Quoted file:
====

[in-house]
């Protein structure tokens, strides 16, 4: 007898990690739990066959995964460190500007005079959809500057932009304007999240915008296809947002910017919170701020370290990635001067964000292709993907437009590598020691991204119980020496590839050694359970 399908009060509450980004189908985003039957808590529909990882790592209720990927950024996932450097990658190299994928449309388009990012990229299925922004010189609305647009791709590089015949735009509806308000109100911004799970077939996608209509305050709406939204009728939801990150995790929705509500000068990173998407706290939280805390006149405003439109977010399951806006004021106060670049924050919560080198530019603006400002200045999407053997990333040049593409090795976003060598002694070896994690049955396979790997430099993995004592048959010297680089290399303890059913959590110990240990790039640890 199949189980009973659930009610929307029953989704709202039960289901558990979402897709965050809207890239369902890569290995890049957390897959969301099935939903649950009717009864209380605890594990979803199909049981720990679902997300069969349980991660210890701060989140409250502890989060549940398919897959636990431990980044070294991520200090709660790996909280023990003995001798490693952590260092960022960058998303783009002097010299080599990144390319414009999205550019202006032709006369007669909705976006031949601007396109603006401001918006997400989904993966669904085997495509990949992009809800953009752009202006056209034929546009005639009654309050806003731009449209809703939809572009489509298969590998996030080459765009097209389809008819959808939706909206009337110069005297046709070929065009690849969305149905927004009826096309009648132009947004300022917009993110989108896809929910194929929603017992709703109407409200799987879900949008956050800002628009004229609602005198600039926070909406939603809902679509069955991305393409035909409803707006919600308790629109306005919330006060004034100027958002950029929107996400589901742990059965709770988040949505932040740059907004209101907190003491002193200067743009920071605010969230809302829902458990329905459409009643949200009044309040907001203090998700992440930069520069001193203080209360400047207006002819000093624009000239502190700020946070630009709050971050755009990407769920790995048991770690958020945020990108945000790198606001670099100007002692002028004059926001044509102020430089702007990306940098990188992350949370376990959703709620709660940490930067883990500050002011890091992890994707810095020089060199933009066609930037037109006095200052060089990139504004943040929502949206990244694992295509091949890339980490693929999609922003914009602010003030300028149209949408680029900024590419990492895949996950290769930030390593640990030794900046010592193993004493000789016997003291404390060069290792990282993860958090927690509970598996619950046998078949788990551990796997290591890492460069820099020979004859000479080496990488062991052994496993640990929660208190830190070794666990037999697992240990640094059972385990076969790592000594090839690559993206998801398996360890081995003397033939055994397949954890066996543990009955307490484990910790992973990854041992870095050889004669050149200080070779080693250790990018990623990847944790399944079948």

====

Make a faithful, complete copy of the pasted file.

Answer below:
[in-house]
């Protein structure tokens, strides 16, 4: 007898990690739990066959995964460190500007005079959809500057932009304007999240915008296809947002910017919170701020370290990635001067964000292709993907437009590598020691991204119980020496590839050694359970 399908009060509450980004189908985003039957808590529909990882790592209720990927950024996932450097990658190299994928449309388009990012990229299925922004010189609305647009791709590089015949735009509806308000109100911004799970077939996608209509305050709406939204009728939801990150995790929705509500000068990173998407706290939280805390006149405003439109977010399951806006004021106060670049924050919560080198530019603006400002200045999407053997990333040049593409090795976003060598002694070896994690049955396979790997430099993995004592048959010297680089290399303890059913959590110990240990790039640890 199949189980009973659930009610929307029953989704709202039960289901558990979402897709965050809207890239369902890569290995890049957390897959969301099935939903649950009717009864209380605890594990979803199909049981720990679902997300069969349980991660210890701060989140409250502890989060549940398919897959636990431990980044070294991520200090709660790996909280023990003995001798490693952590260092960022960058998303783009002097010299080599990144390319414009999205550019202006032709006369007669909705976006031949601007396109603006401001918006997400989904993966669904085997495509990949992009809800953009752009202006056209034929546009005639009654309050806003731009449209809703939809572009489509298969590998996030080459765009097209389809008819959808939706909206009337110069005297046709070929065009690849969305149905927004009826096309009648132009947004300022917009993110989108896809929910194929929603017992709703109407409200799987879900949008956050800002628009004229609602005198600039926070909406939603809902679509069955991305393409035909409803707006919600308790629109306005919330006060004034100027958002950029929107996400589901742990059965709770988040949505932040740059907004209101907190003491002193200067743009920071605010969230809302829902458990329905459409009643949200009044309040907001203090998700992440930069520069001193203080209360400047207006002819000093624009000239502190700020946070630009709050971050755009990407769920790995048991770690958020945020990108945000790198606001670099100007002692002028004059926001044509102020430089702007990306940098990188992350949370376990959703709620709660940490930067883990500050002011890091992890994707810095020089060199933009066609930037037109006095200052060089990139504004943040929502949206990244694992295509091949890339980490693929999609922003914009602010003030300028149209949408680029900024590419990492895949996950290769930030390593640990030794900046010592193993004493000789016997003291404390060069290792990282993860958090927690509970598996619950046998078949788990551990796997290591890492460069820099020979004859000479080496990488062991052994496993640990929660208190830190070794666990037999697992240990640094059972385990076969790592000594090839690559993206998801398996360890081995003397033939055994397949954890066996543990009955307490484990910790992973990854041992870095050889004669050149200080070779080693250790990018990623990847944790399944079948």